The second coming of the iPhone

Last year the gadget world was awash with one word, iPhone. Apple who typically made high-end home computer with their iMacs and Macbook laptops they carved out a decent niche for themselves amongst graphic designers and Photoshop professionals the world over. But much like their rivals Microsoft they realised that they needed to diversify and having catered for the desktop computer market and the laptop market they looked to taking on the ultra-portable market with mobile phones.

The first iPhone went on sale in America on June 29th 2007 and thousands flocked to Apple stores in the States to get the latest gadget from Apple. Once the dust settled the nay-sayers chimed in, it turned out that a lot of features that most other mobile phones from companies like Nokia and SonyEricsson were strangely missing in the iPhone. These features included a good quality camera, MMS messaging and 3G data.

Whilst some of the missing features were reinstated through later firmware updates the lack of 3G data speeds was the point many were annoyed with despite free Wi-Fi and unlimited data with UK partner O2 it gave the impression that the iPhone was behind the times before it had even come out.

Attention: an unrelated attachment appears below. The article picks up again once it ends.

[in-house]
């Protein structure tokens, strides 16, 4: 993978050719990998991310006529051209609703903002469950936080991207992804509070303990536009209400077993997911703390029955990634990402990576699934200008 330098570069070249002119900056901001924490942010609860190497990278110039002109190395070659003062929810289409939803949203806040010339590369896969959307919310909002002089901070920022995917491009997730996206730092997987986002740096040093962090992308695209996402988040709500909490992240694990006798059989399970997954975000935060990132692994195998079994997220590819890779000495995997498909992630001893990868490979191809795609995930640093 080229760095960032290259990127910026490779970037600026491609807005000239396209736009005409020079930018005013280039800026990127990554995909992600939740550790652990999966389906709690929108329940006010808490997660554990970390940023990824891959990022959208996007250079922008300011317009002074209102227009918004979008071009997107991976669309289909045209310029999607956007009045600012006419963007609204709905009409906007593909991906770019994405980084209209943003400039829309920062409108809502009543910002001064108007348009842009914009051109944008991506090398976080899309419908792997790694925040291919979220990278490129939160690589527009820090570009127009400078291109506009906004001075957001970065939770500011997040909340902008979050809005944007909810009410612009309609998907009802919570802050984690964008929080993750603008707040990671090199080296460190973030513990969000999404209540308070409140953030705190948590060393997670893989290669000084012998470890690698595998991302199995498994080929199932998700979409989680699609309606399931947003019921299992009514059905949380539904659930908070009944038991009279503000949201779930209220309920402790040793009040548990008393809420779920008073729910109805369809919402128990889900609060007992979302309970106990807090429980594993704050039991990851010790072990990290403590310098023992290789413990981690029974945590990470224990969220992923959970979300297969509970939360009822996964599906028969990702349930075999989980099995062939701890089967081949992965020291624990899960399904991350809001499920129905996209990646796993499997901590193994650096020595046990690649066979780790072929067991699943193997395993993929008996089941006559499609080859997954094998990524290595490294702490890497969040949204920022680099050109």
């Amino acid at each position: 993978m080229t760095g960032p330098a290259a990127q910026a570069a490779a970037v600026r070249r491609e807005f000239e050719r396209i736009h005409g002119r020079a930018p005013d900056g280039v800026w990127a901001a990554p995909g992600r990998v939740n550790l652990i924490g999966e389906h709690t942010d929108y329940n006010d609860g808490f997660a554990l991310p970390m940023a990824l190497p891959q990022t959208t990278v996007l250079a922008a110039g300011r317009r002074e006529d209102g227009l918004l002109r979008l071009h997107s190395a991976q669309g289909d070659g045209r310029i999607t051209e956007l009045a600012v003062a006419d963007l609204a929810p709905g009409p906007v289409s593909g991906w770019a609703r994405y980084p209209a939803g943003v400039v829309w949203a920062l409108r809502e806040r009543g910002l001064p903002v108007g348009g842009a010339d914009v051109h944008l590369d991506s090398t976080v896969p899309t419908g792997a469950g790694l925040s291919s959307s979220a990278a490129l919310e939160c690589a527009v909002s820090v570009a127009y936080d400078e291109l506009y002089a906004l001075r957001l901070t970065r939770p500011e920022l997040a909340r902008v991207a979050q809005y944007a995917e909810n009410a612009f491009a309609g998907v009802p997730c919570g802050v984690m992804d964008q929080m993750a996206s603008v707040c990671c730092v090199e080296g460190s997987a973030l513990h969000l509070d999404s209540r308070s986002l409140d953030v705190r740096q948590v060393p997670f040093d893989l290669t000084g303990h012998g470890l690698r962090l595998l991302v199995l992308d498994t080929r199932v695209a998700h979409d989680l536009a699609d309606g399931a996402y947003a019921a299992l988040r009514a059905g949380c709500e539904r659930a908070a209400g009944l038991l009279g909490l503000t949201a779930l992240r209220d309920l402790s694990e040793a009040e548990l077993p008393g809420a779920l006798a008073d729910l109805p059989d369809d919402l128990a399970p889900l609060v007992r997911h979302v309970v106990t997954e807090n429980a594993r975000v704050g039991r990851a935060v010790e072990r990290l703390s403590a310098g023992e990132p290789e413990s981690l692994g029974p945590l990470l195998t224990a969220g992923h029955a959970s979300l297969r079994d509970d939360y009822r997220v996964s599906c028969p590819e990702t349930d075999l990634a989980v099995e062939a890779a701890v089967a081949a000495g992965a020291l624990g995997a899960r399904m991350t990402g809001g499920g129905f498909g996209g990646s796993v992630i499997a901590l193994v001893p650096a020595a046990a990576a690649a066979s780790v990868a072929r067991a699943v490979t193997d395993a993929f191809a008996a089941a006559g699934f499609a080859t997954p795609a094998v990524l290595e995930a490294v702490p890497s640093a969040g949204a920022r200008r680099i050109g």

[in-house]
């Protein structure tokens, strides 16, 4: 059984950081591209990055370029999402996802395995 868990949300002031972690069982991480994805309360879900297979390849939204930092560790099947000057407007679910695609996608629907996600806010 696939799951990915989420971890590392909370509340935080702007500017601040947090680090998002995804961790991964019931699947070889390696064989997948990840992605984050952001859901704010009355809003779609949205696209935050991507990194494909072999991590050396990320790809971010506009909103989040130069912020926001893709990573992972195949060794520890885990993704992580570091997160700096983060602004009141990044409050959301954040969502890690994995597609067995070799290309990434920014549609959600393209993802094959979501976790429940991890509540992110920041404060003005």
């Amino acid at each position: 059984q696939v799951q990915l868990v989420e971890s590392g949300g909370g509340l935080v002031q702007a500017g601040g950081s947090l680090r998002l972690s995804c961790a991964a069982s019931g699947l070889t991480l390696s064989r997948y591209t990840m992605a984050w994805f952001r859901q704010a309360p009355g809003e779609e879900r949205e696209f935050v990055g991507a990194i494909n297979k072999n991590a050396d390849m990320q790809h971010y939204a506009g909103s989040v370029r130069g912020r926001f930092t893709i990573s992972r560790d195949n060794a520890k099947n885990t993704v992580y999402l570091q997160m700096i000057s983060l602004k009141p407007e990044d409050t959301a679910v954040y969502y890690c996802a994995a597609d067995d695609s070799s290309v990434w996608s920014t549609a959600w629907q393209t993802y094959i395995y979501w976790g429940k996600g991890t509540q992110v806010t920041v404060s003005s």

One other factor that affected UK sales was that the contracts you had to sign up to were excessive compared to usual mobile phone purchases, you had to pay similar prices for an iPod for the handset and then upwards of £50 per month on an 18 month contract. In the UK we are used to paying little to nothing for the phone of our choice as they are normally subsidised by the network.

Whilst it enjoyed some success the iPhone is far from perfect and is understandable since it was the company’s first outing in the mobile phones market. Due for announcement at the WWDC conference in June is the next iteration of the iPhone, dubbed the 3G iPhone as it will now sport the faster data speeds people are used to. Among other speculations are a second front facing camera to enable video conferencing and a sleeker black colour scheme. The handset is likely to be slightly bulkier than the original iPhone but since it was slimmer than most mobile phones originally this shouldn’t be too much of a problem, especially compared to Nokia’s hefty N95.

The trouble is that once the phone is announced it will go on sale immediately in the United States of America and probably make its way across the pond in a few months as per the previous model. The only concern here is that people who had bought the original are now locked into an 18 month contract which will only be just over half way completed; now the new and obviously more desirable model will be coming out and may leave early adopters a bit sour about the new model.

Whilst no one really knows the concrete details for the new model of the iPhone they won’t have long to wait as it will be shown off at the WWDC conference and no doubt have millions queuing up outside mobile phone stores all over again.